Jerusalem also suffers from unique problems with lawlessness and underdevelopment. These problems have been created by successive governments that have silently encouraged the partition of the city by both enabling the PA to field militiamen in the city’s Arab neighborhoods and discouraging and indeed prohibiting Jewish building in areas the government foresees being transferred to Palestinian sovereignty. These manufactured problems have retarded development and expansion plans. They have also artificially raised housing prices for the city’s Jewish residents.
One of the chief responsibilities of Palestinian militia that operate in the city has been to enforce the PA’s anti-Semitic law which defines the sale of land to Jews as a capital offense. Since 1994, dozens of Arab Jerusalemites have been executed by these men and their Fatah masters in Ramallah and Jericho for the “crime” of selling land to Jews. The government has made little effort to prosecute the offenders. Since 2004, when prime minister Ariel Sharon forced internal security minister Uzi Landau to resign due to Landau’s opposition to Sharon’s sharp turn to the left, the police have not been ordered to rein in the activities of the militia.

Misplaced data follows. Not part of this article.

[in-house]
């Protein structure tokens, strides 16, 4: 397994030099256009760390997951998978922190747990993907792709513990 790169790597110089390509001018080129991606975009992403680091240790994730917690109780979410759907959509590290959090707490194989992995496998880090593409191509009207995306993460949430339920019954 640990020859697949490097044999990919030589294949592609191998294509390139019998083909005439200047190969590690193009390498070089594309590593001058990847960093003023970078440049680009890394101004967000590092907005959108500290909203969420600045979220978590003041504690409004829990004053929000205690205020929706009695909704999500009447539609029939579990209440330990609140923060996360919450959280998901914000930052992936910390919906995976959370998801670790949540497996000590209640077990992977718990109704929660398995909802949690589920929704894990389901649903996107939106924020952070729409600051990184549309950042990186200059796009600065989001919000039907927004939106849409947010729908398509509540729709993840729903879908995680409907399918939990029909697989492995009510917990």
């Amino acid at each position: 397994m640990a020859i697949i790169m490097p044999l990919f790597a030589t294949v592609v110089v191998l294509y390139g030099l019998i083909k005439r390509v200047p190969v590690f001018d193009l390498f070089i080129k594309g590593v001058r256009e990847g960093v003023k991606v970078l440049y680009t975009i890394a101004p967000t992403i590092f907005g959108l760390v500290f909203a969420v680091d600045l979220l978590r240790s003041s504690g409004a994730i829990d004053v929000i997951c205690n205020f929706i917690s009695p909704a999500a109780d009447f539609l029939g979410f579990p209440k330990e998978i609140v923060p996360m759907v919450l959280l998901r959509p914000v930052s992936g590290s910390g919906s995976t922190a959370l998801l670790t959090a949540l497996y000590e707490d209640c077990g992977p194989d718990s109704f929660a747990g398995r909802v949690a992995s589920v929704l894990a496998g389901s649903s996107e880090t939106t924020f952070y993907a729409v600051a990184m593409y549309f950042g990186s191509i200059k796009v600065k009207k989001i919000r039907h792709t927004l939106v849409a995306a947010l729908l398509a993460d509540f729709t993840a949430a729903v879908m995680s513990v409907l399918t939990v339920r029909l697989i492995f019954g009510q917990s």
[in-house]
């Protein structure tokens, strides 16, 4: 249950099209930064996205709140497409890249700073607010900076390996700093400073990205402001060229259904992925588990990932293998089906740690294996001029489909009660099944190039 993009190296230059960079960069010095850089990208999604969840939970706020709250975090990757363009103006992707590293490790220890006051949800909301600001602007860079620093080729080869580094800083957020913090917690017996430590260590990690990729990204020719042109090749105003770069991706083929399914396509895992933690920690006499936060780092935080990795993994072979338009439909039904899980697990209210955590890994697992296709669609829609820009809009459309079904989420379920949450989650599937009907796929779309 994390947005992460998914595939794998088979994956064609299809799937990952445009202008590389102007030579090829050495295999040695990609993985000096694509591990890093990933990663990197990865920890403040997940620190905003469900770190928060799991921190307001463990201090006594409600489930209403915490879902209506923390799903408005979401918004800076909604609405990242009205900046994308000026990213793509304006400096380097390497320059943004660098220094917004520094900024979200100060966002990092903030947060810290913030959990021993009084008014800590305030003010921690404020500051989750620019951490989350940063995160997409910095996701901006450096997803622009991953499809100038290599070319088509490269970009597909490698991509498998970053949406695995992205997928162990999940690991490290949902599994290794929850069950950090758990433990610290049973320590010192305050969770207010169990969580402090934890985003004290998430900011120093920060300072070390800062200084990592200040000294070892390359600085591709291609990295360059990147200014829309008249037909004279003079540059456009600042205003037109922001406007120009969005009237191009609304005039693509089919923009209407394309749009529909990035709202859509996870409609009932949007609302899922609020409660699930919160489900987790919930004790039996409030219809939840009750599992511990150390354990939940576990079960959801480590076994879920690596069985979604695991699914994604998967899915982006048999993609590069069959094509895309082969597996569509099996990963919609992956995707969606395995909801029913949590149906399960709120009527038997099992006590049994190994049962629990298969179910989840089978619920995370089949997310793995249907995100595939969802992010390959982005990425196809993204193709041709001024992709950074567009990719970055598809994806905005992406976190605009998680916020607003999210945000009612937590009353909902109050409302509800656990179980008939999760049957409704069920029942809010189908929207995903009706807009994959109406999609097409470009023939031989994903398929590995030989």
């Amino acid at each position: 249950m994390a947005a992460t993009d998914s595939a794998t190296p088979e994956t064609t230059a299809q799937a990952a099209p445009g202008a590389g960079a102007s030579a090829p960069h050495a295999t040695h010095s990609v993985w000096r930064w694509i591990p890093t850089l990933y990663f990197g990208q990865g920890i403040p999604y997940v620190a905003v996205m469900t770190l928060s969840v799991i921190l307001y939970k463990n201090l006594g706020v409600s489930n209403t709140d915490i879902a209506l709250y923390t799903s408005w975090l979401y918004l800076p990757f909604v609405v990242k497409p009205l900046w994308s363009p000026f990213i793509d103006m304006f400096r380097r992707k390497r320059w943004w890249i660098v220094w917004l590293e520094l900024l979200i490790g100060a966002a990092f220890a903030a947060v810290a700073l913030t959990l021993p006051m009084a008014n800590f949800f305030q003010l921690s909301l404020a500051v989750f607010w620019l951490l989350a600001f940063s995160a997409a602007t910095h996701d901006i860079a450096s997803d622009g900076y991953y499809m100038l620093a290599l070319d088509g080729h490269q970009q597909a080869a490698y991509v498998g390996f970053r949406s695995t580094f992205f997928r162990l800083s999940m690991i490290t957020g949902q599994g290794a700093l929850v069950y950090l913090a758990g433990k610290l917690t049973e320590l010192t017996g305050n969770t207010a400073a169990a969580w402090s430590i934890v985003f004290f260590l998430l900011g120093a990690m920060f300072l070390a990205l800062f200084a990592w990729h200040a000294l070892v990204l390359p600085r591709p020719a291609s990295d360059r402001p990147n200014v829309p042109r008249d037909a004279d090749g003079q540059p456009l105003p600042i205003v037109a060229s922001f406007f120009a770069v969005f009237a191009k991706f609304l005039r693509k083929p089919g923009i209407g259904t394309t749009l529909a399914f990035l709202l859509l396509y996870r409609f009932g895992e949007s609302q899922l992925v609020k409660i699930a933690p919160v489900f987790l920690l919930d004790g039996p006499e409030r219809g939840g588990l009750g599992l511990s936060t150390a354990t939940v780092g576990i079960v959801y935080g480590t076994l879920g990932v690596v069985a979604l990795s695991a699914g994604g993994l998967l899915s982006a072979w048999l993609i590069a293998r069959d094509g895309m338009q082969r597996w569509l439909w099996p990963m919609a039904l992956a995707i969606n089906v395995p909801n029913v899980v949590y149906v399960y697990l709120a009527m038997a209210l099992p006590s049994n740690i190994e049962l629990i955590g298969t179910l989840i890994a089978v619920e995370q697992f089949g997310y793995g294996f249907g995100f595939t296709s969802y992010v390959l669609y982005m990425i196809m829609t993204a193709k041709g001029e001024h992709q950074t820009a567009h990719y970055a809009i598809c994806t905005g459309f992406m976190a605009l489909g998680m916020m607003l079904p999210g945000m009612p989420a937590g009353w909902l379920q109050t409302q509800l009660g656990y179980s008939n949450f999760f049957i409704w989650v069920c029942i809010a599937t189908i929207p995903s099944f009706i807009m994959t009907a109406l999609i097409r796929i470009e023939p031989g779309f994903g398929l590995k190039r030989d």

Largely as a consequence of this state of affairs, Jews are prevented from living in half of the city. The scarcity of housing options for Jews is what has caused an artificial increase in housing prices that has compelled young families to migrate out of the city.